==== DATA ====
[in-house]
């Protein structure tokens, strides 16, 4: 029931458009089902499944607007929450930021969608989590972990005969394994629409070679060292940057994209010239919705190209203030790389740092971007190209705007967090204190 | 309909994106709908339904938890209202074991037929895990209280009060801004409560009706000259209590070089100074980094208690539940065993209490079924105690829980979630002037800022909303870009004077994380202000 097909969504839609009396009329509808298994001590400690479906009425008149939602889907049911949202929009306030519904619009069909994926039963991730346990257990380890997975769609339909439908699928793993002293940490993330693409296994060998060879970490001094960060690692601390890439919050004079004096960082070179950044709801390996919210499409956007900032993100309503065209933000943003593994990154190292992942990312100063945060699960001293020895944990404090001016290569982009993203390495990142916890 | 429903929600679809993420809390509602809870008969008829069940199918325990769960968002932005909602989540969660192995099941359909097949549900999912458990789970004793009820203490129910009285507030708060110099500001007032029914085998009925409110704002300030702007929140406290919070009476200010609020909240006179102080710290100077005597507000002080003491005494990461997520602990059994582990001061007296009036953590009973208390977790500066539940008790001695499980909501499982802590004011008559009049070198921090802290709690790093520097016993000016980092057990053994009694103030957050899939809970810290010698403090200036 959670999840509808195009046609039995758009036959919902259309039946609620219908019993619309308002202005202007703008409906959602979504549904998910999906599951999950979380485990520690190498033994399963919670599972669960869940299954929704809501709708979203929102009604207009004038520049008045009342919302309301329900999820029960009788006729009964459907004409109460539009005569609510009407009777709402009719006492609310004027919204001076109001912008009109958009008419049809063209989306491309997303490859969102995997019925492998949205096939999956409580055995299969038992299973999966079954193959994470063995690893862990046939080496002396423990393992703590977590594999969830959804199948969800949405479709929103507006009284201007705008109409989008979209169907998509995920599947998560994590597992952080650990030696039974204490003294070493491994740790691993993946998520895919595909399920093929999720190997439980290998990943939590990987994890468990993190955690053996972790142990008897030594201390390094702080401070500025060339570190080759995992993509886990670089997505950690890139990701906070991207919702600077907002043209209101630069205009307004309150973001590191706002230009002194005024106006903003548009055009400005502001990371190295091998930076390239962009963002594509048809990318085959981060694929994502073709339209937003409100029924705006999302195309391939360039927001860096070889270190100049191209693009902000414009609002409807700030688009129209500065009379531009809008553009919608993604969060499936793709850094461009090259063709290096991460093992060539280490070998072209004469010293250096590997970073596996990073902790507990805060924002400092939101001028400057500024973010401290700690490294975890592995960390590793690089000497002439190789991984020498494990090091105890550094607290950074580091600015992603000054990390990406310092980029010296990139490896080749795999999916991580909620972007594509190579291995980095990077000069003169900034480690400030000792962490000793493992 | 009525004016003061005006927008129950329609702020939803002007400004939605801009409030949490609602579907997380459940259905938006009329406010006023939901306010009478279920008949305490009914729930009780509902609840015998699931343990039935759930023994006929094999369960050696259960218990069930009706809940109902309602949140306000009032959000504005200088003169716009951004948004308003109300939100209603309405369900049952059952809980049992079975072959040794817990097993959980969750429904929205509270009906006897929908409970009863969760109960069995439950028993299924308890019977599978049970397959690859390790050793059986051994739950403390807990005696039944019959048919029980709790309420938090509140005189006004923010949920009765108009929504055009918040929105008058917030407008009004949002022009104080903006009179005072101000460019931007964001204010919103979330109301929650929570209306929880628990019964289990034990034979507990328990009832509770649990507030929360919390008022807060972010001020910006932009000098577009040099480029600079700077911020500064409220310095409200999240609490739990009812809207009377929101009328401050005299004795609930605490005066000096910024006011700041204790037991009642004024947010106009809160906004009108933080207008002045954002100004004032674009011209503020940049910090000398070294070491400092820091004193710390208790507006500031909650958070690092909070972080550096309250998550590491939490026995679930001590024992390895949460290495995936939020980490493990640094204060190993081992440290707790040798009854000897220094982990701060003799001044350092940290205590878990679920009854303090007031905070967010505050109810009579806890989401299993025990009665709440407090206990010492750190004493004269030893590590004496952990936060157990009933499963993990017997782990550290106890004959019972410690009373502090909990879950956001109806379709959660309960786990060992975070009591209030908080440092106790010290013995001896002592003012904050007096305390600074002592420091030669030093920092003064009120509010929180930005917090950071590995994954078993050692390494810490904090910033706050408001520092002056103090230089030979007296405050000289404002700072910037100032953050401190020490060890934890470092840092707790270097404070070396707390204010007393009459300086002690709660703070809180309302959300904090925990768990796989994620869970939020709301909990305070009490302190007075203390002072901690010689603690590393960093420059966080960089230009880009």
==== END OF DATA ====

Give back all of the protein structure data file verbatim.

[in-house]
């Protein structure tokens, strides 16, 4: 029931458009089902499944607007929450930021969608989590972990005969394994629409070679060292940057994209010239919705190209203030790389740092971007190209705007967090204190 | 309909994106709908339904938890209202074991037929895990209280009060801004409560009706000259209590070089100074980094208690539940065993209490079924105690829980979630002037800022909303870009004077994380202000 097909969504839609009396009329509808298994001590400690479906009425008149939602889907049911949202929009306030519904619009069909994926039963991730346990257990380890997975769609339909439908699928793993002293940490993330693409296994060998060879970490001094960060690692601390890439919050004079004096960082070179950044709801390996919210499409956007900032993100309503065209933000943003593994990154190292992942990312100063945060699960001293020895944990404090001016290569982009993203390495990142916890 | 429903929600679809993420809390509602809870008969008829069940199918325990769960968002932005909602989540969660192995099941359909097949549900999912458990789970004793009820203490129910009285507030708060110099500001007032029914085998009925409110704002300030702007929140406290919070009476200010609020909240006179102080710290100077005597507000002080003491005494990461997520602990059994582990001061007296009036953590009973208390977790500066539940008790001695499980909501499982802590004011008559009049070198921090802290709690790093520097016993000016980092057990053994009694103030957050899939809970810290010698403090200036 959670999840509808195009046609039995758009036959919902259309039946609620219908019993619309308002202005202007703008409906959602979504549904998910999906599951999950979380485990520690190498033994399963919670599972669960869940299954929704809501709708979203929102009604207009004038520049008045009342919302309301329900999820029960009788006729009964459907004409109460539009005569609510009407009777709402009719006492609310004027919204001076109001912008009109958009008419049809063209989306491309997303490859969102995997019925492998949205096939999956409580055995299969038992299973999966079954193959994470063995690893862990046939080496002396423990393992703590977590594999969830959804199948969800949405479709929103507006009284201007705008109409989008979209169907998509995920599947998560994590597992952080650990030696039974204490003294070493491994740790691993993946998520895919595909399920093929999720190997439980290998990943939590990987994890468990993190955690053996972790142990008897030594201390390094702080401070500025060339570190080759995992993509886990670089997505950690890139990701906070991207919702600077907002043209209101630069205009307004309150973001590191706002230009002194005024106006903003548009055009400005502001990371190295091998930076390239962009963002594509048809990318085959981060694929994502073709339209937003409100029924705006999302195309391939360039927001860096070889270190100049191209693009902000414009609002409807700030688009129209500065009379531009809008553009919608993604969060499936793709850094461009090259063709290096991460093992060539280490070998072209004469010293250096590997970073596996990073902790507990805060924002400092939101001028400057500024973010401290700690490294975890592995960390590793690089000497002439190789991984020498494990090091105890550094607290950074580091600015992603000054990390990406310092980029010296990139490896080749795999999916991580909620972007594509190579291995980095990077000069003169900034480690400030000792962490000793493992 | 009525004016003061005006927008129950329609702020939803002007400004939605801009409030949490609602579907997380459940259905938006009329406010006023939901306010009478279920008949305490009914729930009780509902609840015998699931343990039935759930023994006929094999369960050696259960218990069930009706809940109902309602949140306000009032959000504005200088003169716009951004948004308003109300939100209603309405369900049952059952809980049992079975072959040794817990097993959980969750429904929205509270009906006897929908409970009863969760109960069995439950028993299924308890019977599978049970397959690859390790050793059986051994739950403390807990005696039944019959048919029980709790309420938090509140005189006004923010949920009765108009929504055009918040929105008058917030407008009004949002022009104080903006009179005072101000460019931007964001204010919103979330109301929650929570209306929880628990019964289990034990034979507990328990009832509770649990507030929360919390008022807060972010001020910006932009000098577009040099480029600079700077911020500064409220310095409200999240609490739990009812809207009377929101009328401050005299004795609930605490005066000096910024006011700041204790037991009642004024947010106009809160906004009108933080207008002045954002100004004032674009011209503020940049910090000398070294070491400092820091004193710390208790507006500031909650958070690092909070972080550096309250998550590491939490026995679930001590024992390895949460290495995936939020980490493990640094204060190993081992440290707790040798009854000897220094982990701060003799001044350092940290205590878990679920009854303090007031905070967010505050109810009579806890989401299993025990009665709440407090206990010492750190004493004269030893590590004496952990936060157990009933499963993990017997782990550290106890004959019972410690009373502090909990879950956001109806379709959660309960786990060992975070009591209030908080440092106790010290013995001896002592003012904050007096305390600074002592420091030669030093920092003064009120509010929180930005917090950071590995994954078993050692390494810490904090910033706050408001520092002056103090230089030979007296405050000289404002700072910037100032953050401190020490060890934890470092840092707790270097404070070396707390204010007393009459300086002690709660703070809180309302959300904090925990768990796989994620869970939020709301909990305070009490302190007075203390002072901690010689603690590393960093420059966080960089230009880009």